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After the last, big, “mega-product launch,” and a barrage of me-too marketing emails from the usual suspects, I've decided enough is enough. And it's about time.

I've done something I should have done a long time ago.

And I feel liberated.

I recommend you do the same.

That is, I unsubscribed from 90% of the newsletters I was receiving. I deleted fearlessly. Unsubscribed relentlessly. Purged ruthlessly. Without blinking or looking back.

If you think it's not a lot, let me give you a backstory. When I was the editor of The Internet Marketing Chronicles newsletter over a decade ago (which has since been acquired by the late Corey Rudl), I subscribed to a lot of email newsletters.

Yes, lots. Like over-a-thousand lots.

I'm a speed-reader, so getting that many emails was never a big challenge. And before you conclude I was an email junkie, let me give you a few reasons in my defense.

For one, I wanted to be up on things. I wanted to stay abreast of new changes, new marketing strategies, new software tools, and so on. (I still do.)

Second, it gave me a lot of fodder while writing editorials for the then popular newsletter. I'm proud to have been instrumental in helping them grow their list from 45,000 to 160,000 subscribers, and remember that 160,000 back in '98 was quite a feat!

And third, these emails served me well as they were also used for research purposes. As an up-and-coming copywriter writing a lot for the Internet marketing crowd at the time, I wanted to see what others were saying, promoting, doing, emailing, and writing.

But this weekend, after last week's ubiquitous mega-launch promotional emails started cluttering up my inbox, it became the proverbial straw that broke this camel's back.

It all started when, during the past weekend, I happened to do some spring cleaning around the house. I cleaned out the garage, went through my closet, and dumped a lot of things I no longer wear, need, or use. (Salvation Army, here I come!) 😉

Once I was done, however, and being in the purging mood, I decided to keep purging. So I started doing the same with my email, let alone my business and my mind.

I've purged my inbox and unsubscribed from hundreds of email lists.

Not 10 or 20, but hundreds!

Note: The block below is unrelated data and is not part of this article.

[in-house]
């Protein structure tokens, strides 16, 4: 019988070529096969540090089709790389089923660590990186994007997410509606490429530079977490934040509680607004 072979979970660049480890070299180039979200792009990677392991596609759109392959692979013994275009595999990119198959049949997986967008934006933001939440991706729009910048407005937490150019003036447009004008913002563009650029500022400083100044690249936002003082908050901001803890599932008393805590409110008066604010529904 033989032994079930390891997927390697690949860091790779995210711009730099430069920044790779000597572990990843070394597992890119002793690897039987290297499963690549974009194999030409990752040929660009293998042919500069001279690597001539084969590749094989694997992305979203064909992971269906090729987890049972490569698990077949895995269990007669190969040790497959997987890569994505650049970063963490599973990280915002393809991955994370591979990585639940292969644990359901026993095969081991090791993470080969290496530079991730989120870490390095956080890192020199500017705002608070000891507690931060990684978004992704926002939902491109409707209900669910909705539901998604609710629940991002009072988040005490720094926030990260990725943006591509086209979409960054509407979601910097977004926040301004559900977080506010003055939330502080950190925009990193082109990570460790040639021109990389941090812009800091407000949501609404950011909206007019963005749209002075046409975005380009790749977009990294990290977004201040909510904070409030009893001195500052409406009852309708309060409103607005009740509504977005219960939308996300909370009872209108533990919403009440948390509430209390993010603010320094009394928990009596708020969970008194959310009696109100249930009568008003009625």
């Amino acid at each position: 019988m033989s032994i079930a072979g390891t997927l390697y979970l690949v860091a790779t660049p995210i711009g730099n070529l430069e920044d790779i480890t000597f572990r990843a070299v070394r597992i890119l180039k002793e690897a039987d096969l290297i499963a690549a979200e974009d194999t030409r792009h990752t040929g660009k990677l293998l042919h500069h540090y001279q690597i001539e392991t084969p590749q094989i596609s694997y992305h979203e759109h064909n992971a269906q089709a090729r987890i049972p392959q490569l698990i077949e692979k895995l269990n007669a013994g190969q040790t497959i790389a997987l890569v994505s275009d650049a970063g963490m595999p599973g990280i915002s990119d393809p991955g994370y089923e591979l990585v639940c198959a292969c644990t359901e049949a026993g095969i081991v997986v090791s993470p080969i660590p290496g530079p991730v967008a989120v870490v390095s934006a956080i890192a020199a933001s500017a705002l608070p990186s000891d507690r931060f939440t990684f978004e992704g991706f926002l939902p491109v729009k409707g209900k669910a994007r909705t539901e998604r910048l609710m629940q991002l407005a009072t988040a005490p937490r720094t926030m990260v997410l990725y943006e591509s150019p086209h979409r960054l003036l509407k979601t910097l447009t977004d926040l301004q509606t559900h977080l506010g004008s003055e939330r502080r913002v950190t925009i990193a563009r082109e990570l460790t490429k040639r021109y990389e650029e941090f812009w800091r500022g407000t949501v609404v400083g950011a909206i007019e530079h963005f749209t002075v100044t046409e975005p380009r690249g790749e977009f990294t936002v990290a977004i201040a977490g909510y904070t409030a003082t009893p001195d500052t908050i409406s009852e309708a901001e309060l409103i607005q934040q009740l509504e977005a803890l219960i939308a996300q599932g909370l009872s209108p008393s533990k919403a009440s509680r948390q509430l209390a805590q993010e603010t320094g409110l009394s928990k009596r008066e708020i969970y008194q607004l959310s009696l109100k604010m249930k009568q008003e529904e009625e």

Some had single lists. But others had quite a bit more. Most marketers have on average three or more autoresponders — especially if I was listed as an affiliate. In fact, with one marketer I was subscribed to 22 lists! I mean, twenty-bloody-two!

So I had to check, check, check… scroll down… and click “unsubscribe.” Then I'd rinse and repeat. Over and over again. For close to three hours.

Feeling liberated is an understatement.

Normally, I get about 1,000 emails a day (i.e., personal emails or newsletters, as we do have staff and multiple helpdesks to handle all of our business and support emails).

This morning, I woke up to nine. Yup, just nine emails.

Granted, it's a holiday weekend, so I might see 15-25 tomorrow. Perhaps a bit more. But it's a far cry from the traditional 200-500 I get first thing in the morning.

(Now, I'm anxious to see who really removed me, and if I was successful. It's going to be interesting to see who keeps emailing me or who has ignored my unsubscribe request.)

By the way, I did this using my mobile phone, since my wife and I pledged to stay away from our computers during weekends. We both take weekends off, and our productivity has increased tenfold, if not more, because of it. (This purge will boost it more, I'm sure.)

I highly recommend you do the same. Taking weekends off, or at least one day, will be one of the best productivity boosters you will give yourself and your business.

Nevertheless, a major reason for the purge was the continuously decreasing quality in information, and the disproportionate increase in promotional or cloned messages.

When I first subscribed to many of these email lists, a good bunch of them were original, inspiring, newsworthy, and offered some great advice. And yes, many of them promoted — and some were for really cool products, which I no doubt bought.

(And boy, did I buy quite a bunch of them, too!)

Lately, however, too many emails contain the same, regurgitated platitudes.

Most are pushing the same mega-launch, or some less-than-original product that's been recycled over 20 times, without being adequately compensated with emails containing information, education, or unique content. Even if it's just news or commentary!

Now, you might say it's because of blogging. But keep in mind, many email lists, which used to be consistently content-rich, have switched gears over time to become more blatantly promotional — particularly with the latest, flavor-of-the-week mega-launch.

The scales have tipped quite dramatically in the last decade.

I'm a diehard capitalist, and I do believe in promoting to your lists. I always look out for some great offers I might be interested in. But I do so, provided there's a good mix of content and promotions to balance things out.

Balance overall, not just per individual marketer.